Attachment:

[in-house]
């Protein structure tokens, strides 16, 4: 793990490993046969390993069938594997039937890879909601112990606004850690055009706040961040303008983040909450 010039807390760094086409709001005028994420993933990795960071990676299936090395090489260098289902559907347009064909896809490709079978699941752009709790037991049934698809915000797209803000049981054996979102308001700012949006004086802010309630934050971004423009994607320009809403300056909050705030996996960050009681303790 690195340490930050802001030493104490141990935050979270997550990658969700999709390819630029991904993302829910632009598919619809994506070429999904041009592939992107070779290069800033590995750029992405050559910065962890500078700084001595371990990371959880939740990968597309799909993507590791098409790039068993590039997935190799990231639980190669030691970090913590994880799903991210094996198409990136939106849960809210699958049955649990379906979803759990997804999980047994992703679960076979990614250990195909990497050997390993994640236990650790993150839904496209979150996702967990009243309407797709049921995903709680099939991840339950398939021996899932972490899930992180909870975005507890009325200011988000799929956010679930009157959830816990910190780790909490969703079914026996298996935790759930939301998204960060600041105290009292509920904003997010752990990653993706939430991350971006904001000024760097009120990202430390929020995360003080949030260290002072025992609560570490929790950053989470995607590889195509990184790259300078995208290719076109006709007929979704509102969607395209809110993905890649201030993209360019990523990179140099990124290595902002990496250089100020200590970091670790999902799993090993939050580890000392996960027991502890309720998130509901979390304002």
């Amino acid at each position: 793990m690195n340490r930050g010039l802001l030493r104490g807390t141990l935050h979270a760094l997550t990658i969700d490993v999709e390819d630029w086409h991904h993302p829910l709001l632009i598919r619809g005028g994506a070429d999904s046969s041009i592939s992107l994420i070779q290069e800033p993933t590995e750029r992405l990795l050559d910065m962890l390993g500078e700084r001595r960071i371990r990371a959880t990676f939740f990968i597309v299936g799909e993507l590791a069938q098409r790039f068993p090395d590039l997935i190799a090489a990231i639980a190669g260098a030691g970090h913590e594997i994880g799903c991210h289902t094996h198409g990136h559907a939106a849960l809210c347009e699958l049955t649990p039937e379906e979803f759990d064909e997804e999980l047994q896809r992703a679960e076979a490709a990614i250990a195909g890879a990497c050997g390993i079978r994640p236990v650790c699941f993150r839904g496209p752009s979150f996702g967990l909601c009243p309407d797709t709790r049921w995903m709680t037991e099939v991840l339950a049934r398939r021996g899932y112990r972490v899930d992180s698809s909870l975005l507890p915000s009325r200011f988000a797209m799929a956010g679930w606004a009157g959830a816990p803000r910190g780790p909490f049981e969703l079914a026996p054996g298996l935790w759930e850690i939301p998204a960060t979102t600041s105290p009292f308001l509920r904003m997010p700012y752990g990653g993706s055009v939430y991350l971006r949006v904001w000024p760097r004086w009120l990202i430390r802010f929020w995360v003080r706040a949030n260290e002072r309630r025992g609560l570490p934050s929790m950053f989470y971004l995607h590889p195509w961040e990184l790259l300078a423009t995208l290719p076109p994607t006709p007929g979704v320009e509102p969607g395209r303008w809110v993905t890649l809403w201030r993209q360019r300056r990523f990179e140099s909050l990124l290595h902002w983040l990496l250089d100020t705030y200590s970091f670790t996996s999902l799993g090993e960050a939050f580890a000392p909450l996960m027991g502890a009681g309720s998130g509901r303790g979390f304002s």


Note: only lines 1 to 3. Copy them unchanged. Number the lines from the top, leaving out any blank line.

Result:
[in-house]
């Protein structure tokens, strides 16, 4: 793990490993046969390993069938594997039937890879909601112990606004850690055009706040961040303008983040909450 010039807390760094086409709001005028994420993933990795960071990676299936090395090489260098289902559907347009064909896809490709079978699941752009709790037991049934698809915000797209803000049981054996979102308001700012949006004086802010309630934050971004423009994607320009809403300056909050705030996996960050009681303790 690195340490930050802001030493104490141990935050979270997550990658969700999709390819630029991904993302829910632009598919619809994506070429999904041009592939992107070779290069800033590995750029992405050559910065962890500078700084001595371990990371959880939740990968597309799909993507590791098409790039068993590039997935190799990231639980190669030691970090913590994880799903991210094996198409990136939106849960809210699958049955649990379906979803759990997804999980047994992703679960076979990614250990195909990497050997390993994640236990650790993150839904496209979150996702967990009243309407797709049921995903709680099939991840339950398939021996899932972490899930992180909870975005507890009325200011988000799929956010679930009157959830816990910190780790909490969703079914026996298996935790759930939301998204960060600041105290009292509920904003997010752990990653993706939430991350971006904001000024760097009120990202430390929020995360003080949030260290002072025992609560570490929790950053989470995607590889195509990184790259300078995208290719076109006709007929979704509102969607395209809110993905890649201030993209360019990523990179140099990124290595902002990496250089100020200590970091670790999902799993090993939050580890000392996960027991502890309720998130509901979390304002």
């Amino acid at each position: 793990m690195n340490r930050g010039l802001l030493r104490g807390t141990l935050h979270a760094l997550t990658i969700d490993v999709e390819d630029w086409h991904h993302p829910l709001l632009i598919r619809g005028g994506a070429d999904s046969s041009i592939s992107l994420i070779q290069e800033p993933t590995e750029r992405l990795l050559d910065m962890l390993g500078e700084r001595r960071i371990r990371a959880t990676f939740f990968i597309v299936g799909e993507l590791a069938q098409r790039f068993p090395d590039l997935i190799a090489a990231i639980a190669g260098a030691g970090h913590e594997i994880g799903c991210h289902t094996h198409g990136h559907a939106a849960l809210c347009e699958l049955t649990p039937e379906e979803f759990d064909e997804e999980l047994q896809r992703a679960e076979a490709a990614i250990a195909g890879a990497c050997g390993i079978r994640p236990v650790c699941f993150r839904g496209p752009s979150f996702g967990l909601c009243p309407d797709t709790r049921w995903m709680t037991e099939v991840l339950a049934r398939r021996g899932y112990r972490v899930d992180s698809s909870l975005l507890p915000s009325r200011f988000a797209m799929a956010g679930w606004a009157g959830a816990p803000r910190g780790p909490f049981e969703l079914a026996p054996g298996l935790w759930e850690i939301p998204a960060t979102t600041s105290p009292f308001l509920r904003m997010p700012y752990g990653g993706s055009v939430y991350l971006r949006v904001w000024p760097r004086w009120l990202i430390r802010f929020w995360v003080r706040a949030n260290e002072r309630r025992g609560l570490p934050s929790m950053f989470y971004l995607h590889p195509w961040e990184l790259l300078a423009t995208l290719p076109p994607t006709p007929g979704v320009e509102p969607g395209r303008w809110v993905t890649l809403w201030r993209q360019r300056r990523f990179e140099s909050l990124l290595h902002w983040l990496l250089d100020t705030y200590s970091f670790t996996s999902l799993g090993e960050a939050f580890a000392p909450l996960m027991g502890a009681g309720s998130g509901r303790g979390f304002s």